Thoughts on the Under Gardiner

Christmas has come early for the good people of Toronto. Last week, it was announced that a ten-acre parcel of land below the Gardiner Expressway would be transformed into a vibrant linear park. This project is exciting for many reasons, but here are a few things that make the Under Gardiner really special.

1. Public space is everywhere!

The Under Gardiner is a reminder that public space is all around us. Our streets, sidewalks, laneways, and spaces in between are every bit as vital to our public space networks as our neighbourhood parks or central plazas. These forgotten spaces function as the connective tissue that bind our parks and plazas together, but are equally important in creating a cohesive and livable city. Public spaces like the Gardiner’s basement aren’t always pretty. They may be loud, smelly, and downright scary – but they are still our loud, smelly, and scary spaces and we should expect better.










2. Freedom for pedestrians

The Gardiner Expressway has restricted pedestrian access to the Toronto waterfront for the better half of a century. After Toronto City Council’s disappointing decision to not tear down the eastern end of the highway, the Under Gardiner is a welcomed consolation prize. Though some may view this project as slapping lipstick on a pig, the Under Gardiner demonstrates that foreboding and unpleasant infrastructure can become an opportunity – not a barrier – for creative placemaking.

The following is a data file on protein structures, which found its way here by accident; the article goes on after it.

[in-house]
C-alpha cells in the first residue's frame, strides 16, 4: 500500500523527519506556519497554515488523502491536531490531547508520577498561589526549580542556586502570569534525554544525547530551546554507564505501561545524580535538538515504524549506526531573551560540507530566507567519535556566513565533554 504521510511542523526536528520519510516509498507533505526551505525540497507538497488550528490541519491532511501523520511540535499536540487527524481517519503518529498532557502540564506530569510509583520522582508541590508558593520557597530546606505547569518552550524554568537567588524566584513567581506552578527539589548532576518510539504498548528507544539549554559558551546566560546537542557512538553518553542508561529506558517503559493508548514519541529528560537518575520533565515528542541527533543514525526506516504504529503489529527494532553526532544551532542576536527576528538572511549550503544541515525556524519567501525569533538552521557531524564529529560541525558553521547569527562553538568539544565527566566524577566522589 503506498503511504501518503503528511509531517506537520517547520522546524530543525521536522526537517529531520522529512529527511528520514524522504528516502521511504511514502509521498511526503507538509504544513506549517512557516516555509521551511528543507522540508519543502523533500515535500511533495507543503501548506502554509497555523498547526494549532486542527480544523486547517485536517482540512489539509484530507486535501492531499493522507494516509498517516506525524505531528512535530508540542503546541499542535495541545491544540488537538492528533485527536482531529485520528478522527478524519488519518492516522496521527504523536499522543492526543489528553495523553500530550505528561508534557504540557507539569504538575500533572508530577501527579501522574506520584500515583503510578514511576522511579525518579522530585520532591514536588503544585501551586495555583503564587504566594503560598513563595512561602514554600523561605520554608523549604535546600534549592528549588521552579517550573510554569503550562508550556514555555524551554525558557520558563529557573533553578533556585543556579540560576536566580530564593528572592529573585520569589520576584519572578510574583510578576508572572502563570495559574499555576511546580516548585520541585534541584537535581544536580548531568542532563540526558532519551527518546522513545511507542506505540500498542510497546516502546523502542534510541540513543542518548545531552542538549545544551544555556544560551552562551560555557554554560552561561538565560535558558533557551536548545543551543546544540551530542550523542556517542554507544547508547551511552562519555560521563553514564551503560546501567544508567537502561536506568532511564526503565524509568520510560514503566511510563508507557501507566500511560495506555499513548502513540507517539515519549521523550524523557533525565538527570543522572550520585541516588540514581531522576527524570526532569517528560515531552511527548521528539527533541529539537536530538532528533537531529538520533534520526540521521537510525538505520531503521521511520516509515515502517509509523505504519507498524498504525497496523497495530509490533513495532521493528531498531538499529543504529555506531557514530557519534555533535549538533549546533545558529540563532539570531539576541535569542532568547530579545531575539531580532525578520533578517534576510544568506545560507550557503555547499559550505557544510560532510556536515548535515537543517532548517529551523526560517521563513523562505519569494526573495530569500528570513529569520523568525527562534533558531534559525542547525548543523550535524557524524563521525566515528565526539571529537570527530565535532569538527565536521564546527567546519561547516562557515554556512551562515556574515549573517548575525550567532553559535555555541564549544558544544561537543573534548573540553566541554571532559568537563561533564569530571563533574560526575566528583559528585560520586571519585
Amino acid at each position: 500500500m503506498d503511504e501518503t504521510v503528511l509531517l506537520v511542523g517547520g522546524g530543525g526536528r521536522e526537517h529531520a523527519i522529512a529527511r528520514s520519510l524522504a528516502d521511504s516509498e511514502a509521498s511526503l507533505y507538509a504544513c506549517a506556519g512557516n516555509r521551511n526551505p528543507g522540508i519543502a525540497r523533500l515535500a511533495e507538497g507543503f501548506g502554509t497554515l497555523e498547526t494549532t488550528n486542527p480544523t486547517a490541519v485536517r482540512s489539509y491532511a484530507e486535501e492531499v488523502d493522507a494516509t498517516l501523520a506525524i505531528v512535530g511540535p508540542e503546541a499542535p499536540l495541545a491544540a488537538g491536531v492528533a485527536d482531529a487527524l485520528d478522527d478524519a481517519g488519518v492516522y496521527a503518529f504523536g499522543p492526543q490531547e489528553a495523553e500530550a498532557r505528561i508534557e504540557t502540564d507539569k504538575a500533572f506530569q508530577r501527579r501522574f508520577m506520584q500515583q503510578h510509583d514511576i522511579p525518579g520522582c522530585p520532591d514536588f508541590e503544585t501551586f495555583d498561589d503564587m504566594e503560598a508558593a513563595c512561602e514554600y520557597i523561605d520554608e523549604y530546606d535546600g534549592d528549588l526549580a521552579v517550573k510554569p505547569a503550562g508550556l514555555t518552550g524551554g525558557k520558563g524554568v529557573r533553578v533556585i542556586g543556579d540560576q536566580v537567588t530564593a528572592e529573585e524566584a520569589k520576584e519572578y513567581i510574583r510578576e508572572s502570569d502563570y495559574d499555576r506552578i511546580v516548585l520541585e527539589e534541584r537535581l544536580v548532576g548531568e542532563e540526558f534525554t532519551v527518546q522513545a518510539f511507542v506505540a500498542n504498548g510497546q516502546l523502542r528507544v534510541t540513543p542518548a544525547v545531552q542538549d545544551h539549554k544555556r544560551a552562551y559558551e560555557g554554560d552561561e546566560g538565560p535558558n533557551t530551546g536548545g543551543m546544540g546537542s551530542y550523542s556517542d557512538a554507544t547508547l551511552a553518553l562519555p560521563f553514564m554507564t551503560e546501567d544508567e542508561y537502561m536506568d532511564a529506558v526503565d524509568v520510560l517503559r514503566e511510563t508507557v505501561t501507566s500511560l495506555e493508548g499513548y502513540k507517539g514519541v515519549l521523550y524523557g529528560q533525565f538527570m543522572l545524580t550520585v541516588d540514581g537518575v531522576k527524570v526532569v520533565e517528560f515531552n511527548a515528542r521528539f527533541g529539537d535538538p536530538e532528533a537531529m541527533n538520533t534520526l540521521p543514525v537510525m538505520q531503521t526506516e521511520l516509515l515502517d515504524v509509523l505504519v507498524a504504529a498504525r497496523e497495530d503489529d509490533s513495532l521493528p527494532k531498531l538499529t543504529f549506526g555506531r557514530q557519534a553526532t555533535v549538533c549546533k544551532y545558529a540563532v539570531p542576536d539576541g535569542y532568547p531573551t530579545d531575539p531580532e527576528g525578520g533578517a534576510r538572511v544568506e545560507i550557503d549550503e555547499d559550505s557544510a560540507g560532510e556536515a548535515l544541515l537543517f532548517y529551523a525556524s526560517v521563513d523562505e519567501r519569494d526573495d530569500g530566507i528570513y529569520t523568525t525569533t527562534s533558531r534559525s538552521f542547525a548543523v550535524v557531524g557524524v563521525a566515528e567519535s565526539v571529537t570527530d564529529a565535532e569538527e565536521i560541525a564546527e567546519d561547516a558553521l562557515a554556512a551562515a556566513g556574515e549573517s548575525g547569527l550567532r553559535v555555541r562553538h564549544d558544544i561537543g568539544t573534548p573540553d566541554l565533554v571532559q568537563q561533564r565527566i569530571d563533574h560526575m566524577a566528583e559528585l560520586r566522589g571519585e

3. New landmark, new city

New York has the High Line, Chicago has Millennium Park, Detroit has Campus Martius, Melbourne has Federation Square, and now Toronto will have the Under Gardiner. Across North America and around the world we’ve seen neighbourhoods and cities transform their identity with major investments in high quality public space. Not only have these projects improved access to innovative programming and physical activity for local residents, but they also raised each city’s reputation as an enviable place to live and visit. These reputations are more vital than ever, now that cities compete on the global stage to attract and retain talented people and innovative industries. These examples prove that the construction costs and inevitable headaches of building the Under Gardiner will be sound investments.










4. Connecting neighbourhoods, and people

Linear parks stitch diverse neighbourhoods together and generally serve larger populations than typical local parks. The Under Gardiner will serve seven neighbourhoods, stretching from Liberty Village to CityPlace where 70,000 people already live and rapid growth is expected. Most residents live in condo towers boxed in by the railyards, the highway, and busy arterial roads. The Under Gardiner will connect these neighbourhoods with a pedestrian and cyclist path between Stachan Avenue and Spadina Avenue. In addition, 55 outdoor hubs with innovative programming, events, and design will punctuate the space and provide gathering spots and focal points of activity.

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